Swinging London, a museum tour… with Chanel, Philip Guston and Holbein

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The Chanel show is spectacularly designed at the V & A

Landing in London and being immediately spirited away to the Victoria & Albert Museum Chanel exhibition was quite fun. Virginia Fraser, mother of model and L.A. gallerist Honor Fraser, and a writer for House and Garden, has a sharp eye. She spotted all the brilliant details of the vey early (1928) and exciting dresses or ensembles sold by the couturier to all her chic English friends, whom she met through Boy Capel, her lover of ten years, and inspirer of her tweed jackets. And this is what I liked most in this show, curated in partnership with Palais Galliera and the Patrimoine de Chanel. With over 100 new objects not shown in Paris, including many jewels, the exhibition focuses on foreign clients’ orders and I discovered dresses I had never seen even in photographs. The large rooms of the V&A were definitely more gracious than in Paris.

Philip Guston, “Dawn”, 1970, Glenstone Museum, Potomac, Maryland, at the Tate Modern

I have always been fascinated by Philip Guston‘s works since I saw his first painting, in 1976, at collector and art critic, Michèle Cone’s house. Born Philip Goldstein in Montreal, in 1913, in a Ukrainian family, he was brought up in Los Angeles. His father committed suicide and his brother died a few years later after a car accident. He turned to the arts, which he discovered at the library and to politics. This led him to creating large scale murals influenced by Mexican muralist David Alfaro Siqueiros, in which he fought with a group of artist friends, against racial injustice in the US.

Philip Guston, “Female Nude with easel”, 1935, Promised gift of Musa Guston Mayer to the Metropolitan Museum of Art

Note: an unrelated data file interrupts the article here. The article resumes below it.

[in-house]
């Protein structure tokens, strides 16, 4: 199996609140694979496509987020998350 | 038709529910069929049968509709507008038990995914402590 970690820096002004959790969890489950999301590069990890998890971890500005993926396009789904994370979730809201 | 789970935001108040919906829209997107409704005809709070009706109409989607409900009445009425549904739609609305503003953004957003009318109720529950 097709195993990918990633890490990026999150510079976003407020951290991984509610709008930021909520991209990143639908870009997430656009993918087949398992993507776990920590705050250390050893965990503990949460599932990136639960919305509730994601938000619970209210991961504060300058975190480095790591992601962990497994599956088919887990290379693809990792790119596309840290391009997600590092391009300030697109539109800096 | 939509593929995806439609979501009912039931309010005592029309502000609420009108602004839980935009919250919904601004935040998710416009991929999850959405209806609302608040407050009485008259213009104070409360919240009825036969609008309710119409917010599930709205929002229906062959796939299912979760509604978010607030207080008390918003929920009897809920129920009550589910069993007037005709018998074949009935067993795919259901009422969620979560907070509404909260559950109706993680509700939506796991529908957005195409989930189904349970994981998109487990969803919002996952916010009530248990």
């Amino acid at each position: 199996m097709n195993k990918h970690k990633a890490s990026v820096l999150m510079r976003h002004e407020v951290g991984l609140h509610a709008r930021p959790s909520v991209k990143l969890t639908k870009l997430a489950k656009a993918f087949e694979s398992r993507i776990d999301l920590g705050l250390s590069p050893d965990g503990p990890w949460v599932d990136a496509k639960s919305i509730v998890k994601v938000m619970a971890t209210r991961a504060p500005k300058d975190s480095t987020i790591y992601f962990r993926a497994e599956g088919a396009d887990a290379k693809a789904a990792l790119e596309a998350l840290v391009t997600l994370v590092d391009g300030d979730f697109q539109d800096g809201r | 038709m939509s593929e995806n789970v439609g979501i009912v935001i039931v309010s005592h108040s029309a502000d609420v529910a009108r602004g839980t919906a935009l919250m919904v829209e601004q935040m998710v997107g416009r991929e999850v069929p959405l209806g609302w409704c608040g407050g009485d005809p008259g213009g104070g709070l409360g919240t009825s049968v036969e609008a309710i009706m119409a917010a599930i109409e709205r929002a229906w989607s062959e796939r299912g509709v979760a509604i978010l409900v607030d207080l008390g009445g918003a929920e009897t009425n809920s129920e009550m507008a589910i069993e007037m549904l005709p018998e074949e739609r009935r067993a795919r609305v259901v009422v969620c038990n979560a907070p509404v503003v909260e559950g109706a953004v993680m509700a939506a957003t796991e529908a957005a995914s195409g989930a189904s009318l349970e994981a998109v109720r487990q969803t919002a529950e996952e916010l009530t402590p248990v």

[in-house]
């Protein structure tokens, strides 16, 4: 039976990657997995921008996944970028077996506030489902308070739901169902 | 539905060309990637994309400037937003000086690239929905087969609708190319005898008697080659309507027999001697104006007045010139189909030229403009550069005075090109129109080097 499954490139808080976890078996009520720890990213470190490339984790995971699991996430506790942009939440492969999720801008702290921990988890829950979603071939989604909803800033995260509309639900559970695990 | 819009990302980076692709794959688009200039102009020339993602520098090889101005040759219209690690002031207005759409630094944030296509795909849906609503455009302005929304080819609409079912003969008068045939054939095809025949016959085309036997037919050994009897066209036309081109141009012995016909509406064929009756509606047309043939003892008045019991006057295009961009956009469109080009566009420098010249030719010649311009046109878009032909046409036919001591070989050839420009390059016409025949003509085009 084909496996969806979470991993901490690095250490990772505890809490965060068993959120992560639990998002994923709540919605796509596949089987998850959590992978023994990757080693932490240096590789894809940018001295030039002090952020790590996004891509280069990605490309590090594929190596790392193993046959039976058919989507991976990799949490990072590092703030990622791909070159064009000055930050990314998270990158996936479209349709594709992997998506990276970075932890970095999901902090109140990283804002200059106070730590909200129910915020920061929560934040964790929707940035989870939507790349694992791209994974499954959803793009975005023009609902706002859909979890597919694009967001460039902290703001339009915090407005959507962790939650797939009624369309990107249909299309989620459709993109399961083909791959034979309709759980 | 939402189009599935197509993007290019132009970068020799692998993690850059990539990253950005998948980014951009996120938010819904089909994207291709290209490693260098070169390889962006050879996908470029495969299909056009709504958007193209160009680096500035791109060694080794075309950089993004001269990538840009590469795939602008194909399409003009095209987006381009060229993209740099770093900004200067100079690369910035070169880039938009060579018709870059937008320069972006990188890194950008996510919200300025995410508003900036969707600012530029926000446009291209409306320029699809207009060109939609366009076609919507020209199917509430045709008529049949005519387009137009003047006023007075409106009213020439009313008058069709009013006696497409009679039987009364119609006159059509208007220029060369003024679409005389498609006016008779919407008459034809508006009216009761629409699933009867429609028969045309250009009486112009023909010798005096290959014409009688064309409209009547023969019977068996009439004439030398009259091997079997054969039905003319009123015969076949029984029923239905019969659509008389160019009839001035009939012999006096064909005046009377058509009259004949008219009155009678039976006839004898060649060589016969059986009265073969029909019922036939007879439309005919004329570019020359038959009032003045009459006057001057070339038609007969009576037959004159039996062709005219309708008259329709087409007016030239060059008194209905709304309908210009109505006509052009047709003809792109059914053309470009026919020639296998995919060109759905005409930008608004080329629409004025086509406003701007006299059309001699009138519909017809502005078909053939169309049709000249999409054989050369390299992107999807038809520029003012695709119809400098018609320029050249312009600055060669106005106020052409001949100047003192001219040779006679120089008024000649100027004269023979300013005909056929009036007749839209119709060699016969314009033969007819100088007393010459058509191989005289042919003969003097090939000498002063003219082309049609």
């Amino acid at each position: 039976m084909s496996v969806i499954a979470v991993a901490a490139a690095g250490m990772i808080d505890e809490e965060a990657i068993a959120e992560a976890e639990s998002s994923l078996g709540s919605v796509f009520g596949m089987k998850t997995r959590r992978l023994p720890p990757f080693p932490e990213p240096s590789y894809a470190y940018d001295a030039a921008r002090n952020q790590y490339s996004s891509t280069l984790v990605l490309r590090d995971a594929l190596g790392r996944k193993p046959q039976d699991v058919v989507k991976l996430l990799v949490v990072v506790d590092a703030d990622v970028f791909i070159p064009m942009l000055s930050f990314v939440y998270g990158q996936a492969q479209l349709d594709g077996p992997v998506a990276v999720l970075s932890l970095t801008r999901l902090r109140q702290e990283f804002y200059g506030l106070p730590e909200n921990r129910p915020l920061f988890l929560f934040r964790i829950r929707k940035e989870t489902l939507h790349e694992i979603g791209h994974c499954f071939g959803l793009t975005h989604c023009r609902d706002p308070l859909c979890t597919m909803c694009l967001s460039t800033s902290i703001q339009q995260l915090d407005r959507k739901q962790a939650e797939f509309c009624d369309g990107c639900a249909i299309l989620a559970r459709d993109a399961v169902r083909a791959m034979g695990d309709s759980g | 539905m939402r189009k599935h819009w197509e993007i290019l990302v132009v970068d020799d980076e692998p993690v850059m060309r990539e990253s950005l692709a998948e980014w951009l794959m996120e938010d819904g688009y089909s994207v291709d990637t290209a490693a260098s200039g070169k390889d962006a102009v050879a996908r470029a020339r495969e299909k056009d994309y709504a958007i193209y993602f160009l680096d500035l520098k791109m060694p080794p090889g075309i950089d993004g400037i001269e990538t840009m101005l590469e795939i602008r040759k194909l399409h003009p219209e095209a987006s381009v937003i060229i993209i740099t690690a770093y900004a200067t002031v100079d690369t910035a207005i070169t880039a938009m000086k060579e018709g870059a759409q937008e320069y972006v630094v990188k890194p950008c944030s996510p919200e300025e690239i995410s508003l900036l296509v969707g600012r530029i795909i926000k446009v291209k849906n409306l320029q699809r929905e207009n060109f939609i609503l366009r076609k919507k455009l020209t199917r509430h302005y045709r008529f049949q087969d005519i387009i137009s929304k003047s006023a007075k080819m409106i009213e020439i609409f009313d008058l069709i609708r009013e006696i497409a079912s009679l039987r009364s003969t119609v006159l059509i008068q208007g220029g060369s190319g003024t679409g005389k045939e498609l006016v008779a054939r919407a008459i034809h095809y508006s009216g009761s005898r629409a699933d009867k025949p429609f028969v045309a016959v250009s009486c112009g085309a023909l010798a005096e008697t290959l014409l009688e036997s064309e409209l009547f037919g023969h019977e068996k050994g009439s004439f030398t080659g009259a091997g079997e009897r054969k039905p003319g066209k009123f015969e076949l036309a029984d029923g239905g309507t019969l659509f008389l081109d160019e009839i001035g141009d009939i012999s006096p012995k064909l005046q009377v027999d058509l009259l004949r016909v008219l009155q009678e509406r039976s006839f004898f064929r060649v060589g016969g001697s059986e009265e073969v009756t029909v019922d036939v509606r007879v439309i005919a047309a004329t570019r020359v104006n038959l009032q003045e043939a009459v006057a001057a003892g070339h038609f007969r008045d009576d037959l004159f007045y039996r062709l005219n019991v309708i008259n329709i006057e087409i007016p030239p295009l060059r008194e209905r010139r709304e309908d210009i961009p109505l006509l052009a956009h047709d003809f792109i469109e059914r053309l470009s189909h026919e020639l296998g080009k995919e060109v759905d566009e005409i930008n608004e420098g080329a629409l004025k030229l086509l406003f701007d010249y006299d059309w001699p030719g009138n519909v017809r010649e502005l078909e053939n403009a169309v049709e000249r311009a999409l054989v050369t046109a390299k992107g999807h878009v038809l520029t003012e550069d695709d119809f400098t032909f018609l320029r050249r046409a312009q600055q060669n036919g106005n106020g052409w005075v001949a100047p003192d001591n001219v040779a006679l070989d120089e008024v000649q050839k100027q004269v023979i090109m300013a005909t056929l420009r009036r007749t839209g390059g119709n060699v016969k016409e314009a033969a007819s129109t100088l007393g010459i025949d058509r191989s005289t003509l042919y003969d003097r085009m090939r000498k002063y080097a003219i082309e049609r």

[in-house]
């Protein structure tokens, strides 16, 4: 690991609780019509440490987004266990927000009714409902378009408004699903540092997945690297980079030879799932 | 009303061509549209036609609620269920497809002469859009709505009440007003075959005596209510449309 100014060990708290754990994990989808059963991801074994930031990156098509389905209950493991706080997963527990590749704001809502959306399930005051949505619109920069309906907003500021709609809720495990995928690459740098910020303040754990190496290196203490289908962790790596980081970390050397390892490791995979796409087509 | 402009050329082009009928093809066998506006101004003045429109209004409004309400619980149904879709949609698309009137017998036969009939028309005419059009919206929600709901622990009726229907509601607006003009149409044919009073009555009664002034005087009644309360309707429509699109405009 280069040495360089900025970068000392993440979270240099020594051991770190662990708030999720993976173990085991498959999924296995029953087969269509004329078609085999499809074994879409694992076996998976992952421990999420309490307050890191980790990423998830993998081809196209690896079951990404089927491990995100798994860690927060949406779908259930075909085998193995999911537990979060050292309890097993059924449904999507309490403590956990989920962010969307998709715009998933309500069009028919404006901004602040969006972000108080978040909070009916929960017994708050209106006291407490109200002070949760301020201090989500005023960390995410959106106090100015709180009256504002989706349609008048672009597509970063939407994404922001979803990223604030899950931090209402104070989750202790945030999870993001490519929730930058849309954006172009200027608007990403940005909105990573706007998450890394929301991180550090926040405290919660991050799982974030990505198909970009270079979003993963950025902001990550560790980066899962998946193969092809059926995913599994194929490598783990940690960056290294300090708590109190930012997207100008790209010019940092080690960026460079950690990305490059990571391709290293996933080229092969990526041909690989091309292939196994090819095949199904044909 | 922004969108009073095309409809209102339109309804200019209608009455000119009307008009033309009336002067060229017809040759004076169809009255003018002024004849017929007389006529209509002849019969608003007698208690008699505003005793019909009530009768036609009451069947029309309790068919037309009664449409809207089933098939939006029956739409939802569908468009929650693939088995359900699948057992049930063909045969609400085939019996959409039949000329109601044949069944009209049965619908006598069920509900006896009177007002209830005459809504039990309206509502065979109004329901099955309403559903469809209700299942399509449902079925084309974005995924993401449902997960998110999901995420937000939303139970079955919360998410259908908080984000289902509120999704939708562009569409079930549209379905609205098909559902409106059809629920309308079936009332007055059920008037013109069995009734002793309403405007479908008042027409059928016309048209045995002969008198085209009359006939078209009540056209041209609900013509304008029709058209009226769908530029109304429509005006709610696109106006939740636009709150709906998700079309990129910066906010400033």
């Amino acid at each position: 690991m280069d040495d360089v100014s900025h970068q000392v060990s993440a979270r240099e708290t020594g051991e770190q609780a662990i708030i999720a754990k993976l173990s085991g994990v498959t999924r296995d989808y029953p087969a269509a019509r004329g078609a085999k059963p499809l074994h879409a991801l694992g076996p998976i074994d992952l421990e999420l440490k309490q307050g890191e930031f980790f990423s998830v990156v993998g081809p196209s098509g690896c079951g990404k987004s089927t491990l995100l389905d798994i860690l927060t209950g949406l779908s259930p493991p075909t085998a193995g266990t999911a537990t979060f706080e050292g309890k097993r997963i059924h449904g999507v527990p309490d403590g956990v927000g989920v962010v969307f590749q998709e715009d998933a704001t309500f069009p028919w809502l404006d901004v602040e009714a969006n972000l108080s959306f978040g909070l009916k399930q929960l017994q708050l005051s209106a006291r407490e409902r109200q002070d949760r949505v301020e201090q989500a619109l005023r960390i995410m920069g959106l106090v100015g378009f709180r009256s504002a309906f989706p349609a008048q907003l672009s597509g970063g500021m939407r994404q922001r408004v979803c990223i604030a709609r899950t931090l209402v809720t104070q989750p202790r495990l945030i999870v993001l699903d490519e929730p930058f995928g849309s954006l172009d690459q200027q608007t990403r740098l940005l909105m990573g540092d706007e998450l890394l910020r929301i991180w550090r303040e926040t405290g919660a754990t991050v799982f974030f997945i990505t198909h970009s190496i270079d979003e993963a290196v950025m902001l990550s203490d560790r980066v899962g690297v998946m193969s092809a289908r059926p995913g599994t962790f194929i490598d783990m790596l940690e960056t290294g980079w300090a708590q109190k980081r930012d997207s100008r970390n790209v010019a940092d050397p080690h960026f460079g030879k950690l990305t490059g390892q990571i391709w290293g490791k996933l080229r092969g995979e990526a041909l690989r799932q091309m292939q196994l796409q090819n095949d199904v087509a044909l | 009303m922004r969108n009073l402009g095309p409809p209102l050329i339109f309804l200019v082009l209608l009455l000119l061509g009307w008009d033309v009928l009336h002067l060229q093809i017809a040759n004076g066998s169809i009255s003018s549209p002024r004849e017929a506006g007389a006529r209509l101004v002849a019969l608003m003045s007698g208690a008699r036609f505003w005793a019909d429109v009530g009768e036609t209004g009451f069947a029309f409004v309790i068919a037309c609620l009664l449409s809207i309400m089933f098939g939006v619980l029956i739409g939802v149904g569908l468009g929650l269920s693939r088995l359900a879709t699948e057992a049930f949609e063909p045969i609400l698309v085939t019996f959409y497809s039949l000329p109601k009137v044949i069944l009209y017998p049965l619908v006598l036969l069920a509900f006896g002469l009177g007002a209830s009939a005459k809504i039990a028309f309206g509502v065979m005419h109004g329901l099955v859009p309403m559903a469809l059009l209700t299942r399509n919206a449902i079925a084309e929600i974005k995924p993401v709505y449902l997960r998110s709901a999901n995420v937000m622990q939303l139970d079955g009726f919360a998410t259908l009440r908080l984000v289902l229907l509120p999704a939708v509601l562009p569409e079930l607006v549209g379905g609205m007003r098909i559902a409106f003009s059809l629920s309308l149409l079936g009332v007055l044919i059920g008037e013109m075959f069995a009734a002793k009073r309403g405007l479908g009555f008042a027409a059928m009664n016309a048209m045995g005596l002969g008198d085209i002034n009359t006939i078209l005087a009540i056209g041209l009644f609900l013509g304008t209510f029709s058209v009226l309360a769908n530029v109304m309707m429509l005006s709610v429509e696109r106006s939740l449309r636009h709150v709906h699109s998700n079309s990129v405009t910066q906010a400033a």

His very early paintings are very different from the later ones (a little bit like his contemporary Rothko) and come after his period as a muralist in L.A. and in Mexico. Just before the war, he changed his name to Guston to protect himself from antisemitism and painted multiple works of his wife, Musa McKim, also an artist. He started teaching at the University of Iowa City and in St Louis. “Bombardment” (an exploding tondo in honor of Guernica), 1937, and “Gladiators”, 1940, are still quite figurative  and it’s only with “The Tormentors” 1947-8, that he starts abstract shapes. “Beggar’s Joys”, 1954-5, is abstract at last and corresponds to the moment when he joins Sidney Janis’ Gallery where de Kooning, Pollock and Rothko already showed.

Philip Guston, “Beggar’s Joys”, 1954-55, Private collection

In 1960, Guston represented the US at the Venice Biennale and two years later, the Guggenheim Museum in New York organized his first retrospective. A fascinating black and white photo of the museum enhances the importance of his work, then. In 1977, he paints a moving “Couple in Bed” where the artist clings with equal measure to his paint brushes and to his partner McKim. This corresponds to the time when his wife fell ill. She will survive him though, until 1992 and move permanently to Woodstock. At the end of the show, the  film, directed by Michael Blackwood in 1981, shows him talking at length about his art. The show is completely overwhelming and will last until February 25 at Tate Modern.

The view of London from Tate Modern

I ended my stay in London with the Holbein exhibition at the Queen’s gallery, Buckingham Palace. It is a thrilling experience already to enter the palace and be welcomed by the numerous members of super deferential staff. The premises are beautiful and the drawings of the exhibition are surprising in their modernity for a 16 th century German artist from Augsburg (1497-1543) compared to Clouet‘s (1520-1572) in Chantilly which are much more restrained.

Hans Holbein, William Reskimer at the Queen’s gallery

This show of “Holbein at the Tudor court” allowed us to see a few more glorious paintings from the King’s collection like Princess Elizabeth’s portrait by the Flemish school and the family of Henry VIII in 1545, probably made for Whitehall Palace. And visiting the gift shop was extremely fun. While talking to the nice guards, I realized hat one could book a private tour of Buckingham Palace all year round. Next time I will…

Brother Noah and Mother Phanella Fine celebrate Otto’s bar-mitsva (center)

My visit to London was planned around Otto Fine’s Bar-mitsva and this was a first time for me. I found the ceremony at the synagogue and the importance of officially becoming a man totally riveting. He was very brave carrying the heavy Torah around and reading the prayers in Hebrew. But what struck me the most was the importance of family values and the strength of getting together.

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